Cher Tresor takes place on Anna Ziv’s witty set, the very-ultramodern, newly-decorated Paris apartment of the absent multi-millionaire Mr. Jonville (Ilan Dar). The décor includes a picture consisting of size-graded spanners and a couch remodeled from a bathtub, complete with faucets, and so awfully on. It’s gloriously, unabashedly vulgar.
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Its caretaker is Francois Pignon (Sasson Gabai) who’s your congenital and eternal loser, and he knows it. He bumbles unregarded through his days.
When taxman Toulouse (Pini Tavger) arrives to audit Jonville, Francois has a great idea. Why not put the word about he’s to be audited. Reluctantly, Toulouse agrees. Suddenly, with the seductive aroma of money in the air, Francois is happily Somebody and everybody grovels, until, one day... .
Sasson Gabai’s round-shouldered, shuffling Francois snivels, cajoles, entreats. You can almost see his thoughts darting hither and yon, banging against the bars of his self-imposed cage. And then he dares a snigger.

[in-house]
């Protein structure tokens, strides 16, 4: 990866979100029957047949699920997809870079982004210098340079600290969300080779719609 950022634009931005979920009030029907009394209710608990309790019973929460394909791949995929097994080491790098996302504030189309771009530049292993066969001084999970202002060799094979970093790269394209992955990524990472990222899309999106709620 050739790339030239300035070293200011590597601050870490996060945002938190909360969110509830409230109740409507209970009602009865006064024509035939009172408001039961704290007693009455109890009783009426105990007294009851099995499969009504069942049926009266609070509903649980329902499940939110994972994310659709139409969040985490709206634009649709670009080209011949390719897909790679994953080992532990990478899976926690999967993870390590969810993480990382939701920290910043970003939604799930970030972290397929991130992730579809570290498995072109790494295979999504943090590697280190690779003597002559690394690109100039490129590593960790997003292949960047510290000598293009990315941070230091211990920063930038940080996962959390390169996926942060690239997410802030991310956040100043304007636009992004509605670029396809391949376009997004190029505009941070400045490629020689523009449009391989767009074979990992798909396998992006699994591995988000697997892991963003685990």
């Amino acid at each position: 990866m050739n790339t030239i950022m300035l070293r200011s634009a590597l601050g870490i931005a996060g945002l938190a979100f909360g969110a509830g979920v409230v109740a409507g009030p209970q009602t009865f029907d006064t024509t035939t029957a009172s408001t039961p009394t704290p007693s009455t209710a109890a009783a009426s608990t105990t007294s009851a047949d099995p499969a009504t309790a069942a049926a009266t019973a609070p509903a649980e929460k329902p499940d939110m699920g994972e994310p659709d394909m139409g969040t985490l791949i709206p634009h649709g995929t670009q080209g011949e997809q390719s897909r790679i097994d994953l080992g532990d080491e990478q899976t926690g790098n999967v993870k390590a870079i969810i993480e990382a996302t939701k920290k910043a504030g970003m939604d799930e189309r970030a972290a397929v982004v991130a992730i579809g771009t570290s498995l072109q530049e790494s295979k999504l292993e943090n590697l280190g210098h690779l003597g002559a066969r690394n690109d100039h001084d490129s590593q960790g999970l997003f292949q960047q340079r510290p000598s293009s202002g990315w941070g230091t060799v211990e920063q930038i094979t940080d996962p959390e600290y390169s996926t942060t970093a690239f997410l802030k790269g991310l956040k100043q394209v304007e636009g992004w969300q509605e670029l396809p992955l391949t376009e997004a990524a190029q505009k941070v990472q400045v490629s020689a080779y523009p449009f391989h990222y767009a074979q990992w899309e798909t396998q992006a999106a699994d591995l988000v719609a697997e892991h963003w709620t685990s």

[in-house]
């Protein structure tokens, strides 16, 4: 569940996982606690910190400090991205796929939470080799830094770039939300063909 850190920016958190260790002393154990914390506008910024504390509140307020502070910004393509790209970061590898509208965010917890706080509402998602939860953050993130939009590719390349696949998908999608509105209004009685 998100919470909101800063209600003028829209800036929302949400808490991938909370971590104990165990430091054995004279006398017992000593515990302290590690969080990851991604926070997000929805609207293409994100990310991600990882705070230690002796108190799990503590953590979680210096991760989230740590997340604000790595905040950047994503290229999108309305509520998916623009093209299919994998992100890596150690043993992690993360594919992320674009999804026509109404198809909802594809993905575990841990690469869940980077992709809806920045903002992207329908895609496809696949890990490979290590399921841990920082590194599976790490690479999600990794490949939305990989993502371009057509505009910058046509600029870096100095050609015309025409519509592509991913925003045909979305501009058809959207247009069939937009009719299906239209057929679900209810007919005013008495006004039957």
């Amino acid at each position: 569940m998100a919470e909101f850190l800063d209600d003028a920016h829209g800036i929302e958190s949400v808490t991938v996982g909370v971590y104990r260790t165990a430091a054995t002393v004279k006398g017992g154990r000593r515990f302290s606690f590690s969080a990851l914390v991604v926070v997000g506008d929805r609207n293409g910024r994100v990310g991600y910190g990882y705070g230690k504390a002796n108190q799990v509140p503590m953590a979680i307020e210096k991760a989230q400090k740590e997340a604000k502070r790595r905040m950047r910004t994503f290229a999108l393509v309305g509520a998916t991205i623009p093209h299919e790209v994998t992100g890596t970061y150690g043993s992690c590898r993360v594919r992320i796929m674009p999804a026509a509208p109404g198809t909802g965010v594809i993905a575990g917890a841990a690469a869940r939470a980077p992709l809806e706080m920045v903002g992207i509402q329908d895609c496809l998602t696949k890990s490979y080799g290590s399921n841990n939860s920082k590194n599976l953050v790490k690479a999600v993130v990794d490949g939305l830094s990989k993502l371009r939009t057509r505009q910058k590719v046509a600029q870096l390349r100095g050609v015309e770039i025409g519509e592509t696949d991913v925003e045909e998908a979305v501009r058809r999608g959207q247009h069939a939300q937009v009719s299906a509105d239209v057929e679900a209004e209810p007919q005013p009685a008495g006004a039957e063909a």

It’s furtive, but there and you almost wriggle with delight. Florence Bloch plays his ex-wife Marie, alternating opportunistically between servility and arrogance as well as the phases thereof. The two of them steal the show.
Not that the others lack. Tavger’s taxman is your perfect bully-because-he can bureaucrat. Shalom Shmuelov makes a suave and smarmy banker.
You could slip on decorator Christine’s money-hunger, it’s so blatant. Ilan Dar works his usual magic as Jonville.
Hadas Kalderon plays Olga, the pragmatic loser from upstairs, with sturdy charm. Actually they’re all charming, as is the play, thanks to Lawton’s meticulous direction. It has pace, rhythm and joy.
Cher Tresor is a playful, sophisticated romp through greed, fraud, lies, pretentiousness, hypocrisy et al, and we have a total ball watching it happen.